Implementation of the Comprehensive Peace Agreement
On 11 October, the Government of South Sudan decided to withdraw its 19 ministers and deputy ministers from the Government of National Unity (GNU) over frustrations that the National Congress Party (NCP) was not moving to implement many aspects of the Comprehensive Peace Agreement (CPA) signed in 2004. This withdrawal has worried international observers who fear a resumption of hostilities between North and South Sudan and the sabotaging of peace talks aimed at putting an end to the conflict in Darfur.
In its latest report published on 12 October, the International Crisis Group (ICG) warned that if the international community did not push for the implementation of the CPA, war between the North and South could resume. The report amongst other recommendations pushes for the implementation of the Abyei Protocol. Abyei is an ethnically and politically sensitive region, which is of interest to both sides because of its large oil reserves.
Both the EU and the UN have expressed their concern over this latest setback. On 12 October EU foreign policy chief Javier Solana expressed his concern over the south’s withdrawal warning of the adverse effects this would have for Darfur and the peace talks between the Sudanese Government and Darfuri rebel groups scheduled to take place at the end of October in Libya.
On the same day, UN Secretary General Ban Ki Moon urged the Sudan People’s Liberation Movement and the National Congress Party to ‘take the necessary steps to address the outstanding issues related to the implementation of the peace agreement.’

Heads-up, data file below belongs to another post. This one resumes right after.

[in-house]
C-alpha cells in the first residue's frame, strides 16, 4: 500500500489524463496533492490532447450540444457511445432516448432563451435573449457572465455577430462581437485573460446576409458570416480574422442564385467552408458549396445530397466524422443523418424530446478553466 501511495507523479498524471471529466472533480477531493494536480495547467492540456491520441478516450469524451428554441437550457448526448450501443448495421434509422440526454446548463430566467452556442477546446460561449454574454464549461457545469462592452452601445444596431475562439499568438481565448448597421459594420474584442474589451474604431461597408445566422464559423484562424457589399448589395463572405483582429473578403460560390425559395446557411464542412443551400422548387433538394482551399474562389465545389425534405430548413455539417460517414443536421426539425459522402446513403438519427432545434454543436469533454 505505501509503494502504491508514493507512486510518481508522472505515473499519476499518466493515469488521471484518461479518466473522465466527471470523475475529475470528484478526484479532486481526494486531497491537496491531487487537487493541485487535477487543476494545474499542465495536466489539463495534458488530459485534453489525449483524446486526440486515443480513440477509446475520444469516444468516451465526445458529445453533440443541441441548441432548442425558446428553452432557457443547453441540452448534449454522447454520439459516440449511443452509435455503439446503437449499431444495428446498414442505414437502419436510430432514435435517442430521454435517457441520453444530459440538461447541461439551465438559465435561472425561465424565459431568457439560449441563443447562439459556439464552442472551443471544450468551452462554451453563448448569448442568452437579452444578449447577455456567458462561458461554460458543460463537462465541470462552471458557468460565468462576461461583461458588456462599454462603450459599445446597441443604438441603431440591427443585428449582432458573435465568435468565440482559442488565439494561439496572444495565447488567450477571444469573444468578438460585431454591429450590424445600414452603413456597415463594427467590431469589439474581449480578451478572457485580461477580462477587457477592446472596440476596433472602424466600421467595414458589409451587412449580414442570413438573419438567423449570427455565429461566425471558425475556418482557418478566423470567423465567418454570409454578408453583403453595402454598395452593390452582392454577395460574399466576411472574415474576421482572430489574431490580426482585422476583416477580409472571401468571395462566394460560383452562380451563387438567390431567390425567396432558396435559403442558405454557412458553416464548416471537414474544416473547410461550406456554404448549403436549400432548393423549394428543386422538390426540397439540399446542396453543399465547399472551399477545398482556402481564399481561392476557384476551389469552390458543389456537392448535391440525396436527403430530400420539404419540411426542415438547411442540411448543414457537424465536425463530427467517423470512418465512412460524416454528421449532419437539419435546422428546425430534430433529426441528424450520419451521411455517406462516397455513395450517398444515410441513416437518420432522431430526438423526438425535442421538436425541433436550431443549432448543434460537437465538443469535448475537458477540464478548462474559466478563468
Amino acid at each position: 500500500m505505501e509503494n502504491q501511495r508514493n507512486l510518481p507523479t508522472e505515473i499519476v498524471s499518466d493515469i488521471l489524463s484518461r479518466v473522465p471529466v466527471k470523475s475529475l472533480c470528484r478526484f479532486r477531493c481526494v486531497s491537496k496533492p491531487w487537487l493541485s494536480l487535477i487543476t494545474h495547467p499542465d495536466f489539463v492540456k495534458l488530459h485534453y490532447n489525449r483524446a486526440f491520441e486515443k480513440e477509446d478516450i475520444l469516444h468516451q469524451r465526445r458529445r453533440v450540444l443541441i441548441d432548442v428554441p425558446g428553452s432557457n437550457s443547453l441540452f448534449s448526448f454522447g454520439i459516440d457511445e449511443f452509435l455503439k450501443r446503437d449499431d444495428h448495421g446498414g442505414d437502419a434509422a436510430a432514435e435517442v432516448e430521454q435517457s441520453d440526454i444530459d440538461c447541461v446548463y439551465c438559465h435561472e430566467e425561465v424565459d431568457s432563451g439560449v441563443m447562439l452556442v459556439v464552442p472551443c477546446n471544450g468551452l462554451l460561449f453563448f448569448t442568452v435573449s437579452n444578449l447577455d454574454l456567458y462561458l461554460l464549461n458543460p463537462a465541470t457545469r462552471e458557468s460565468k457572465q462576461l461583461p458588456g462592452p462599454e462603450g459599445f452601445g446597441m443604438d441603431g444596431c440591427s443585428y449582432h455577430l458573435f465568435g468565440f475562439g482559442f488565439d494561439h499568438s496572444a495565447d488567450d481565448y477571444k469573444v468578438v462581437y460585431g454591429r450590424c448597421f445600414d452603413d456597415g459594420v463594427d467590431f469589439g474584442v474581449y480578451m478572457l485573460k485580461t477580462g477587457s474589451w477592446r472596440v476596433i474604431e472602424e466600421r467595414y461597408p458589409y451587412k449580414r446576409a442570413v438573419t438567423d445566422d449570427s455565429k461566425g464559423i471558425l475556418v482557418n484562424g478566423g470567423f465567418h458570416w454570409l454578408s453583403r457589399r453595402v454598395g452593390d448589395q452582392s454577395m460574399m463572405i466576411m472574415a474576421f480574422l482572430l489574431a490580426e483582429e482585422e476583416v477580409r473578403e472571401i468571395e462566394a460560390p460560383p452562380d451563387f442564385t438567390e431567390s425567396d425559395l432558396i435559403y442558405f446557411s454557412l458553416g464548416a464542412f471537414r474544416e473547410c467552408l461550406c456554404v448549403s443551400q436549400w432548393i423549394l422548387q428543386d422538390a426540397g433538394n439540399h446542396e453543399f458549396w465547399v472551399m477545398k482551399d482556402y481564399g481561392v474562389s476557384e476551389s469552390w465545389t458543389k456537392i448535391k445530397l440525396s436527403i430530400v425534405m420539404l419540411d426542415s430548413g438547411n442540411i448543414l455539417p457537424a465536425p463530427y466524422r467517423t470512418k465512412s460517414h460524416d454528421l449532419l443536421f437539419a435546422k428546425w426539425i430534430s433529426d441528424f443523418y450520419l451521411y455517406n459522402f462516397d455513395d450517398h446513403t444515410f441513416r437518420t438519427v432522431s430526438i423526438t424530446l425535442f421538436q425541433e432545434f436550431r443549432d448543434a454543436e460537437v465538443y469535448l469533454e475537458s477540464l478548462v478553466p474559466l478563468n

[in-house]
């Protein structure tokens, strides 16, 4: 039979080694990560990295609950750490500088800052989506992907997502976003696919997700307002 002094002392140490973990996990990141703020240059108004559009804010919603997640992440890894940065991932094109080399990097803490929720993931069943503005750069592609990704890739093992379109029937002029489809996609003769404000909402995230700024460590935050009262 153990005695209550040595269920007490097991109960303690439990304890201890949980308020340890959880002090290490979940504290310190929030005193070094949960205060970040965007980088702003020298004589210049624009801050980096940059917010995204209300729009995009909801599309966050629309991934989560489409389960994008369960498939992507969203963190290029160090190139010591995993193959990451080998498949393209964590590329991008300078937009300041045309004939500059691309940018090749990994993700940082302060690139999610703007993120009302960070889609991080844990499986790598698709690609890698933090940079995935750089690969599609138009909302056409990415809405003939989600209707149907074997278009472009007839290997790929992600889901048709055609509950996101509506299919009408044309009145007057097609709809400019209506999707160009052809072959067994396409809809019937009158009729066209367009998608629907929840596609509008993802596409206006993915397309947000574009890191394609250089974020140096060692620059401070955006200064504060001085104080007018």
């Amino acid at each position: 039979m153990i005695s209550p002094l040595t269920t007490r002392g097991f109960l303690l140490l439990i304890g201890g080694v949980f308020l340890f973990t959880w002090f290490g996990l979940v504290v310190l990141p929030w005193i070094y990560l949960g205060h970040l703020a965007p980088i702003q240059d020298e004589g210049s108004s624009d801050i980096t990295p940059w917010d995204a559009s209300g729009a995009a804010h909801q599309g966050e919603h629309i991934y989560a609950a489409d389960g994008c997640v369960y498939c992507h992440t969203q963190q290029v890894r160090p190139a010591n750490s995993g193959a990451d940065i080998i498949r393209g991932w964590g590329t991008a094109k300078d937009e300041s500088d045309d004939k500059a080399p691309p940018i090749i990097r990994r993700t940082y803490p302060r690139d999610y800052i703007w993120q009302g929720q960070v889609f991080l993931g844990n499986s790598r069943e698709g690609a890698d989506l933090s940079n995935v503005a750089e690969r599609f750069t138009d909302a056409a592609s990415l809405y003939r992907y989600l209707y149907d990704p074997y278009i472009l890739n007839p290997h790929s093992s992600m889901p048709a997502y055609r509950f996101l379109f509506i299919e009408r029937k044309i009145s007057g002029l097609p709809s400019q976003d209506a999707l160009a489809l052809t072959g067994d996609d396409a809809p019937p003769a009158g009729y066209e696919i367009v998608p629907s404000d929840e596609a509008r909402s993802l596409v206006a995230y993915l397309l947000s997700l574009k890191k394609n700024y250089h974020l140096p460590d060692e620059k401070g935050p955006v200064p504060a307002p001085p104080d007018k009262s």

On 13 October the UN’s top official in Sudan, Taye-Brook Zerihoun, met members of the Sudan People’s Liberation Movement (SPLM), including its leader Salva Kiir in Juba. Zerihoun said he was "encouraged" by the talks after the SPLM "stated the government of the south will remain engaged in discussions and consultations with their partners’ in Khartoum. The following day, Salva Kiir reiterated that despite the withdrawal from the GNU, the south would not resume hostilities.
Darfur Peace Process
Preparations for the peace talks due to take place in Libya at the end of October have been recently been threatened by the continuing armed offensives of the Sudanese Government, disagreement between rebel factions and Southern Sudan’s withdrawal from the Unity Government.
On 11 October, members of rebel groups traveling to Juba to discuss a common position ahead of the peace talks in Libya were besieged in an air strips by the Sudan Armed Forces (SAF). Three days later, it emerged that the African Union airplane which was transporting the members to Juba was forced, under threat of attack, to make an emergency landing at the airbase. The plane was only allowed to continue after discussions involving the UN.
On 13 October, members from the JEM and the SLM of Ahmed Al Alshafi met at the European Centre in Germany to discuss joint proposals for the Libyan peace talks. The talks centered around the issues of representation, wealth sharing and human rights for Darfur and regional identity for the three federal states of Darfur.
Following the SPLM’s withdrawal from the Government of National Unity, Sharif Harir, leader of the Sudan Liberation Army Unity faction, said that negotiations in the October peace talks have become impossible: ‘under such circumstances it is untenable for the Darfur movements to negotiate with the National Congress Party that is known to dishonor its agreements.’